Selling Art on Social Media: Dos and Don’ts for Attracting Buyers

Facebook groups that attempt to help you sell your art on social media are overwhelmed by three main post-types:  

  1. Images of art for sale. 
  2. Follow-for-follow posts, where members agree to help each other grow their audience of fellow artists.
  3. Posts about how difficult it is to sell art on social media (complete with helpful comments by trolls adding something like “if you were only as amazing as me, your work would sell itself!”).

The truth is that it is extremely challenging to sell original art on social media platforms, like Facebook and Instagram. Most fine art groups are full of other artists rather than buyers, and the endless stream of images makes it difficult for anyone to stand out. The fact that these platforms tend to reduce all art to similarly-sized 2D squares makes the problem even more vexing.

No need to give up, though. Here are some tips that will help you to increase your chances of finding buyers for your art.

1. Do include high-quality, well cropped images of your work. Make sure that your photographs accurately capture the important features of what you are trying to sell. If your art is all about texture, include some details. If you are a master of saturated colour, make sure your photos are vivid.

2. Do provide the basic information that buyers want to know. Explain the title, size, medium, support (what it is painted on), and whether it is framed or ready-to-frame. Remember, most buyers will only make a purchase if they can visualize what the piece will look like in their homes. You could even use an app like Art Visualizer to mock up what your art would look like to scale on a wall.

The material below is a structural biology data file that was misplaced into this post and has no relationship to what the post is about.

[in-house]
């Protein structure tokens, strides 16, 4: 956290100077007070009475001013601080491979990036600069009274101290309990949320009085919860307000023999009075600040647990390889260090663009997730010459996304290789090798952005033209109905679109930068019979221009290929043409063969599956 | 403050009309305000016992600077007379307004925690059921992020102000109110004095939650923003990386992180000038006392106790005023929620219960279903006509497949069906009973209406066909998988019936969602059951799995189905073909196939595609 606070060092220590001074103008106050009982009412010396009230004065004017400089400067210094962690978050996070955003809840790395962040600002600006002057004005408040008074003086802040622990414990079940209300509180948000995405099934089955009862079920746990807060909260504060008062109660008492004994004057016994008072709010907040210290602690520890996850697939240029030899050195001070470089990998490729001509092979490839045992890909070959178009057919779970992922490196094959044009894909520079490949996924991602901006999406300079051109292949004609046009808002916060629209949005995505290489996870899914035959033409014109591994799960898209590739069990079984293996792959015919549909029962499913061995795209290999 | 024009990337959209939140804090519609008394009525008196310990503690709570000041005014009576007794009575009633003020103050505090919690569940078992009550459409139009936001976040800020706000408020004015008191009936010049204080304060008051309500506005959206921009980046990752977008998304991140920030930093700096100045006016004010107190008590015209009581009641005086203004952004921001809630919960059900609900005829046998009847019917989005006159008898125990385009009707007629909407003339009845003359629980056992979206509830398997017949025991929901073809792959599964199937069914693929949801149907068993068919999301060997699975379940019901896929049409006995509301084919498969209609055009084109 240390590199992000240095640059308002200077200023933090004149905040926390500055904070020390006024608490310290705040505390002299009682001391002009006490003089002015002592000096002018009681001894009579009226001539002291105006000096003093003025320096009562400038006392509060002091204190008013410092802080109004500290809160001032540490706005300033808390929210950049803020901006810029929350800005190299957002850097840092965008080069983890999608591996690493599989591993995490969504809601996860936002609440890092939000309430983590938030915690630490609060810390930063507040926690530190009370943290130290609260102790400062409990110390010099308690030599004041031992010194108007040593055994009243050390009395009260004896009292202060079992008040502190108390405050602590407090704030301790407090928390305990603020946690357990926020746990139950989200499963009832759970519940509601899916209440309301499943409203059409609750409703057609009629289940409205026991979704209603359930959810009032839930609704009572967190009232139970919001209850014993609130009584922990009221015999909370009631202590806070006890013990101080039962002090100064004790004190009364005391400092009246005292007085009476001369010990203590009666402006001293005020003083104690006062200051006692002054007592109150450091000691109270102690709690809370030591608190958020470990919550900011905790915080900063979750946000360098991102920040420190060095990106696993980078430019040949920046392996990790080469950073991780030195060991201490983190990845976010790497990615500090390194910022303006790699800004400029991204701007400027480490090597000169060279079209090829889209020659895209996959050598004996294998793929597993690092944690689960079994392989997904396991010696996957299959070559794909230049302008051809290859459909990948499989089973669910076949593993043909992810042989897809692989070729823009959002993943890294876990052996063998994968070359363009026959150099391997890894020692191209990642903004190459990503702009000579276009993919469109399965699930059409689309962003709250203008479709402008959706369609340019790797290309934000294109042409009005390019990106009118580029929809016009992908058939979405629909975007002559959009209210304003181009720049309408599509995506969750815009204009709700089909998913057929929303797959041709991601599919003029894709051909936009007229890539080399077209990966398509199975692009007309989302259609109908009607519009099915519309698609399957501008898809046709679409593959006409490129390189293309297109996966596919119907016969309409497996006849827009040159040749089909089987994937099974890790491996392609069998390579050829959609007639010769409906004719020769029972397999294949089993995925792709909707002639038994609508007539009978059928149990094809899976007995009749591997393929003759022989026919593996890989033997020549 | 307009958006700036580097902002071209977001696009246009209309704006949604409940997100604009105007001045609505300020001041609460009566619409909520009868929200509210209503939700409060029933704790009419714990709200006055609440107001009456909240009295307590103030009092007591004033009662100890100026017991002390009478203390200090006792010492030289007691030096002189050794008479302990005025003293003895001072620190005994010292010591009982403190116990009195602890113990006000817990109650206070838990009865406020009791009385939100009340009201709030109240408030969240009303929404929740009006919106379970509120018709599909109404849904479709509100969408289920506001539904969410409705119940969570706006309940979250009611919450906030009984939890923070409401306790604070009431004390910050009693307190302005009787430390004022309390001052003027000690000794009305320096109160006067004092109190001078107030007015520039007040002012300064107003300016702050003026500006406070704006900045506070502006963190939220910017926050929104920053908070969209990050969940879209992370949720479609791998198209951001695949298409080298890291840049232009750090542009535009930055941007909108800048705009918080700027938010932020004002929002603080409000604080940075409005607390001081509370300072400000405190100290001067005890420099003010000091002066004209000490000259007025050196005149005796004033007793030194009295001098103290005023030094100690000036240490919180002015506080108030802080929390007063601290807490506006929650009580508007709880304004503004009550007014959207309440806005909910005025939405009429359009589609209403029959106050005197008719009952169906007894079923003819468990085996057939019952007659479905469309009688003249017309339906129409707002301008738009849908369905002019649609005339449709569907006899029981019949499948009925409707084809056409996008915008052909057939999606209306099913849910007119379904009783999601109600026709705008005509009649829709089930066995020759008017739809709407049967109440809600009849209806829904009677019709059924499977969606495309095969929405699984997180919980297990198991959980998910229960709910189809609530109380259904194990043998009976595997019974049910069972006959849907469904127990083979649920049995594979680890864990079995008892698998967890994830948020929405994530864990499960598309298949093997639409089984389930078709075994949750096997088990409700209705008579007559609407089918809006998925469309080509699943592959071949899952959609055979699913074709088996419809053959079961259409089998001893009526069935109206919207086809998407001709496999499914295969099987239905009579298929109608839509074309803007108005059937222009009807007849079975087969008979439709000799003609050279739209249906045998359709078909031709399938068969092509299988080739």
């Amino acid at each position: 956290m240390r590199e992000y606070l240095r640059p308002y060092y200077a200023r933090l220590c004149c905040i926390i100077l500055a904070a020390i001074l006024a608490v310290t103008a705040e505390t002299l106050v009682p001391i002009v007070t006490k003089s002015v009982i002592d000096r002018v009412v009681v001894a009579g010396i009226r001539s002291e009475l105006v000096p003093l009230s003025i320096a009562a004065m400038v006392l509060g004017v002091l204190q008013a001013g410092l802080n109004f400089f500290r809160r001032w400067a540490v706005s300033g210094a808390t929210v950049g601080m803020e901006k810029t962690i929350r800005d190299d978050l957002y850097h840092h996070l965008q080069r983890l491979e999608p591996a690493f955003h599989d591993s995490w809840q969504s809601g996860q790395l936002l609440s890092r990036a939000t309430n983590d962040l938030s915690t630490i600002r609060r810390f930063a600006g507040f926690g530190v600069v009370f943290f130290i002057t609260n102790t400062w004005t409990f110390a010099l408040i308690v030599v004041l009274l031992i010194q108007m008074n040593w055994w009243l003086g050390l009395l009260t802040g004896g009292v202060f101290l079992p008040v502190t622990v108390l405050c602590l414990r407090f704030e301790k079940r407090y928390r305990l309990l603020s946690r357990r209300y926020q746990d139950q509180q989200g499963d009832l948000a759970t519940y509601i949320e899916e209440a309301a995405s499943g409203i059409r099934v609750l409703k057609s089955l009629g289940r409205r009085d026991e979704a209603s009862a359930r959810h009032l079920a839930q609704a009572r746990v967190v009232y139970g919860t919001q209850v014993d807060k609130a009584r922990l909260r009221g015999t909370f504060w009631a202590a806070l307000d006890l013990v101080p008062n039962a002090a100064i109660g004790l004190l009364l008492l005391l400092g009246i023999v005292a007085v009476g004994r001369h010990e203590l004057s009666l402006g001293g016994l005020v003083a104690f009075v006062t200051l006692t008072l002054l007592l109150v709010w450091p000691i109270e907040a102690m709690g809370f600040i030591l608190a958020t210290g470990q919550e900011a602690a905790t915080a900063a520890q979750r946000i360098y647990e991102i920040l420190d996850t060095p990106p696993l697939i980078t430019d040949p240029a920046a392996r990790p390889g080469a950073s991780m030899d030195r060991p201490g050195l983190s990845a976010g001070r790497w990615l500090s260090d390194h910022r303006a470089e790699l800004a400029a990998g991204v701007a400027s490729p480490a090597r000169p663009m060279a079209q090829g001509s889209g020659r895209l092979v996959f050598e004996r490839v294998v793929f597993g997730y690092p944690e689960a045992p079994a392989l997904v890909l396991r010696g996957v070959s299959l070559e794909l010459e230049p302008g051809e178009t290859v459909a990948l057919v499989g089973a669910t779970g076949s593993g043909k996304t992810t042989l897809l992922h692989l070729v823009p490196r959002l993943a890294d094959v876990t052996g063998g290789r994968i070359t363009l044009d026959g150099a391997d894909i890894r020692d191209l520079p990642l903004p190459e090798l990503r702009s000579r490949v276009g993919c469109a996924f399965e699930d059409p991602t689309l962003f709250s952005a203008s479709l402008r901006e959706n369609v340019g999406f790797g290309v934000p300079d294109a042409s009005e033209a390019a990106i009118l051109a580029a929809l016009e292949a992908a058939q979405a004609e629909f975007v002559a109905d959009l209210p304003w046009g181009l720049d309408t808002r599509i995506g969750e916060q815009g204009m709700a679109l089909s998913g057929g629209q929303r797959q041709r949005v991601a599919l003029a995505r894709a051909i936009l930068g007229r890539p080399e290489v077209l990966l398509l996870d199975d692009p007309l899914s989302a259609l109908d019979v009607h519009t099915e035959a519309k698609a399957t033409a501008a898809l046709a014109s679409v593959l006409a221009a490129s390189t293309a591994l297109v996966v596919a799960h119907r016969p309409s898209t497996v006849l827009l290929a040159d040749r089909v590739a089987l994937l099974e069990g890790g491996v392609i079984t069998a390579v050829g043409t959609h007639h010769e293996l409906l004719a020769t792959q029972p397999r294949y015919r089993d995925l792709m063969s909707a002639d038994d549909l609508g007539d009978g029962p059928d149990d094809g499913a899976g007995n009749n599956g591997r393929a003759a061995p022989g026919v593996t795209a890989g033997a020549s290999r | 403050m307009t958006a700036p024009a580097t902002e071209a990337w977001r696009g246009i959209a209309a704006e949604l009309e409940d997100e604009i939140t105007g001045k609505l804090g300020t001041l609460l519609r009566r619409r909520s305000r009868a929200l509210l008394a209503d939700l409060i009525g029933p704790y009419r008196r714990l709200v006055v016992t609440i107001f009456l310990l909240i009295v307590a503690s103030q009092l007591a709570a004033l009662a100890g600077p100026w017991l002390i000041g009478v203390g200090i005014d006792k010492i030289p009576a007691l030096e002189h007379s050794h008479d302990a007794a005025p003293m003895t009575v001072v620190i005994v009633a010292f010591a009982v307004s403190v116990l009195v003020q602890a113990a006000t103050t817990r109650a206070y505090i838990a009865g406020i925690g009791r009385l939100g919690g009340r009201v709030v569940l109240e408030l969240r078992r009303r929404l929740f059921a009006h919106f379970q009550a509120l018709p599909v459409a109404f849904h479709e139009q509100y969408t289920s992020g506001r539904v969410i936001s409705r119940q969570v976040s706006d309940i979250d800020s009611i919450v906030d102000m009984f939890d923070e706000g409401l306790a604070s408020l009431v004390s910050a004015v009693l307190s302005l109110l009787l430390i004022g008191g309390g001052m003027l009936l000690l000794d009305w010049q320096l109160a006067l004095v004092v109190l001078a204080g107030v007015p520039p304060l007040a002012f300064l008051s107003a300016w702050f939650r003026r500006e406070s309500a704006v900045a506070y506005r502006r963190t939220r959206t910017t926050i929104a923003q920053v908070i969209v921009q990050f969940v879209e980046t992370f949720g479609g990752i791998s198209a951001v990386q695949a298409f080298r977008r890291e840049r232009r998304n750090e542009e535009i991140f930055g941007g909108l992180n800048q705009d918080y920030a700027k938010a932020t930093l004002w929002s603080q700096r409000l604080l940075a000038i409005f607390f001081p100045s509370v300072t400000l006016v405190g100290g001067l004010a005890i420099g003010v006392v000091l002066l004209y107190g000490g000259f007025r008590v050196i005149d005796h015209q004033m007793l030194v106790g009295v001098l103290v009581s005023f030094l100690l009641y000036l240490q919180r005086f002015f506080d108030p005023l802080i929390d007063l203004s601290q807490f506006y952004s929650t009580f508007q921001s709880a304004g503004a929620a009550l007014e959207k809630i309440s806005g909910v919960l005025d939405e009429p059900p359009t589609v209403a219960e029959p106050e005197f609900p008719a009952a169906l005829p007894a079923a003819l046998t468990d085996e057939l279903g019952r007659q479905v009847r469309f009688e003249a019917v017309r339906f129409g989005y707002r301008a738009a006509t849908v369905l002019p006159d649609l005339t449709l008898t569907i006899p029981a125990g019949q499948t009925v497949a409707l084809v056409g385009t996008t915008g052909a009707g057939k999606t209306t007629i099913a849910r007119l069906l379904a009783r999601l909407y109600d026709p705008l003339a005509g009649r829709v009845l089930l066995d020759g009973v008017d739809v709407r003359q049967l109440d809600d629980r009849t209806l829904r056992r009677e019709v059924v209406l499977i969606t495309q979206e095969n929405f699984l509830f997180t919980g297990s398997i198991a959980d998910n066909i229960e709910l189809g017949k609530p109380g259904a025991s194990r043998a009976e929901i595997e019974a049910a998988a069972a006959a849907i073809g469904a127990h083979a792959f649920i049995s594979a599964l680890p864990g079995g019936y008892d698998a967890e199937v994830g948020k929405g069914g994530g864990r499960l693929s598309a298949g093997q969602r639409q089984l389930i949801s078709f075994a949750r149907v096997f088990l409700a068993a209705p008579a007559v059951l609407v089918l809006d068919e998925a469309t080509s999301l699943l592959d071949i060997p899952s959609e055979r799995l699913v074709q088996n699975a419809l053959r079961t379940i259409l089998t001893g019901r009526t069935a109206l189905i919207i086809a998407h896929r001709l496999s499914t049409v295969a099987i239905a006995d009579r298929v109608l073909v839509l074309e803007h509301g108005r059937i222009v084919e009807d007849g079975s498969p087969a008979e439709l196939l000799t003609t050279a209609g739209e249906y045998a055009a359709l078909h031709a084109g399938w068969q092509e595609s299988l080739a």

3. Don’t put the basic, dry information at the top of your post. Save the nitty-gritty details for those who are interested enough to scroll down or click “see more.”

4. Don’t discuss your materials in too much detail unless your goal is to teach other artists about your techniques or represent a brand as a sponsored artist. I don’t know any art collectors who are strongly interested in what brand of paper or pencil crayons artists use.

5. Do write something attention-grabbing in the first 125 characters. Your goal is to get your audience to slow their scroll down, take a closer look at your work, and click “see more” to find out the details.

6. Do make it easy for buyers to learn about you and your artistic practice. Buyers like to know who they are supporting. They want to be able to tell others the stories of the art they have in their homes. The question of who made it is a big part of that story. Write a little bit about your inspirations, artistic influences, and artistic goals.

7. Don’t use technical stylistic terms if you’re not 100% sure about them. It is better to say “I’m inspired by Monet’s Waterlilies” than to incorrectly claim “I’m a post-Impressionist.” If in doubt, stay away from labeling yourself with an "ist."

8. Do tell your viewers what your work is about and draw their attention to the most important visual elements. Your work doesn’t speak for itself on social media; you need to tell others why your art matters in words.

9. Don’t go on and on about the one true meaning of your art. Keep your explanation short and leave some elements open to the interpretation of the viewer. Your goal is to coax your audience into thinking about what they see.

10. Do include the asking price in order to reduce the number of steps between looking at your work and buying it. Be sure to include the currency! Buyers want to know whether the art they’re interested in is in their price-range from the get go. If you want to learn more about how much to charge for your work, see my blog post here.

11. Do include the relevant hashtags on Instagram (more on this in another post).

12. Do try to communicate all of the information described above as concisely as possible! This is the hardest part! Keep your text short and catchy, then point interested people to where they can find out more.

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